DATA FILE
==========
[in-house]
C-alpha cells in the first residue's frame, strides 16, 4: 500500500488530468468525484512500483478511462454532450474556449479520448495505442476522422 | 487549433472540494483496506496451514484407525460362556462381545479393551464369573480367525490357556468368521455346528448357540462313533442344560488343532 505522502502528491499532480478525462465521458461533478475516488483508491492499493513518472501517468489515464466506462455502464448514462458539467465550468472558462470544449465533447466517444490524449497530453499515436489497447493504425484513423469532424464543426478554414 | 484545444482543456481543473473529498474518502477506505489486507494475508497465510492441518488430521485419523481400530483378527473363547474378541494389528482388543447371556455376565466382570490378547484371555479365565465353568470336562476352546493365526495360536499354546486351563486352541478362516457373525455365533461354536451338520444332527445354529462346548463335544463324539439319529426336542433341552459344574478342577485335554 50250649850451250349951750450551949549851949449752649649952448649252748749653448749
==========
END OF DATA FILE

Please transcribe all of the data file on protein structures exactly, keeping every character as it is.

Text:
[in-house]
C-alpha cells in the first residue's frame, strides 16, 4: 500500500488530468468525484512500483478511462454532450474556449479520448495505442476522422 | 487549433472540494483496506496451514484407525460362556462381545479393551464369573480367525490357556468368521455346528448357540462313533442344560488343532 505522502502528491499532480478525462465521458461533478475516488483508491492499493513518472501517468489515464466506462455502464448514462458539467465550468472558462470544449465533447466517444490524449497530453499515436489497447493504425484513423469532424464543426478554414 | 484545444482543456481543473473529498474518502477506505489486507494475508497465510492441518488430521485419523481400530483378527473363547474378541494389528482388543447371556455376565466382570490378547484371555479365565465353568470336562476352546493365526495360536499354546486351563486352541478362516457373525455365533461354536451338520444332527445354529462346548463335544463324539439319529426336542433341552459344574478342577485335554 50250649850451250349951750450551949549851949449752649649952448649252748749653448749